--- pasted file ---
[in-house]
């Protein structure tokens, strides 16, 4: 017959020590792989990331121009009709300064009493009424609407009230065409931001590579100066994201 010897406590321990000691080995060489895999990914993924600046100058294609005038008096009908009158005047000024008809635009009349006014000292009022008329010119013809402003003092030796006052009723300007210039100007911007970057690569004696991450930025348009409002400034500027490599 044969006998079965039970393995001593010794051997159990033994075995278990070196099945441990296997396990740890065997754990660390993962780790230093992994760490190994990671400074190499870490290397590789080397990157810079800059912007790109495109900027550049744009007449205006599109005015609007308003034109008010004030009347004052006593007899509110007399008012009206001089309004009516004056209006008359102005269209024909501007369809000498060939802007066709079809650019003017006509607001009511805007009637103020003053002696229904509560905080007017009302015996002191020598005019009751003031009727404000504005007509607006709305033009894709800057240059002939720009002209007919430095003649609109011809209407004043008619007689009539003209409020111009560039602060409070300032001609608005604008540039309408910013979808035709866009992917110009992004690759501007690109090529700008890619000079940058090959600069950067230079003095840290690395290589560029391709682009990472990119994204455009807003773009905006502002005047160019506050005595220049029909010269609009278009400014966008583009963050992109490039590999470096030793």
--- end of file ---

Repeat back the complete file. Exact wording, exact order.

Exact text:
[in-house]
């Protein structure tokens, strides 16, 4: 017959020590792989990331121009009709300064009493009424609407009230065409931001590579100066994201 010897406590321990000691080995060489895999990914993924600046100058294609005038008096009908009158005047000024008809635009009349006014000292009022008329010119013809402003003092030796006052009723300007210039100007911007970057690569004696991450930025348009409002400034500027490599 044969006998079965039970393995001593010794051997159990033994075995278990070196099945441990296997396990740890065997754990660390993962780790230093992994760490190994990671400074190499870490290397590789080397990157810079800059912007790109495109900027550049744009007449205006599109005015609007308003034109008010004030009347004052006593007899509110007399008012009206001089309004009516004056209006008359102005269209024909501007369809000498060939802007066709079809650019003017006509607001009511805007009637103020003053002696229904509560905080007017009302015996002191020598005019009751003031009727404000504005007509607006709305033009894709800057240059002939720009002209007919430095003649609109011809209407004043008619007689009539003209409020111009560039602060409070300032001609608005604008540039309408910013979808035709866009992917110009992004690759501007690109090529700008890619000079940058090959600069950067230079003095840290690395290589560029391709682009990472990119994204455009807003773009905006502002005047160019506050005595220049029909010269609009278009400014966008583009963050992109490039590999470096030793």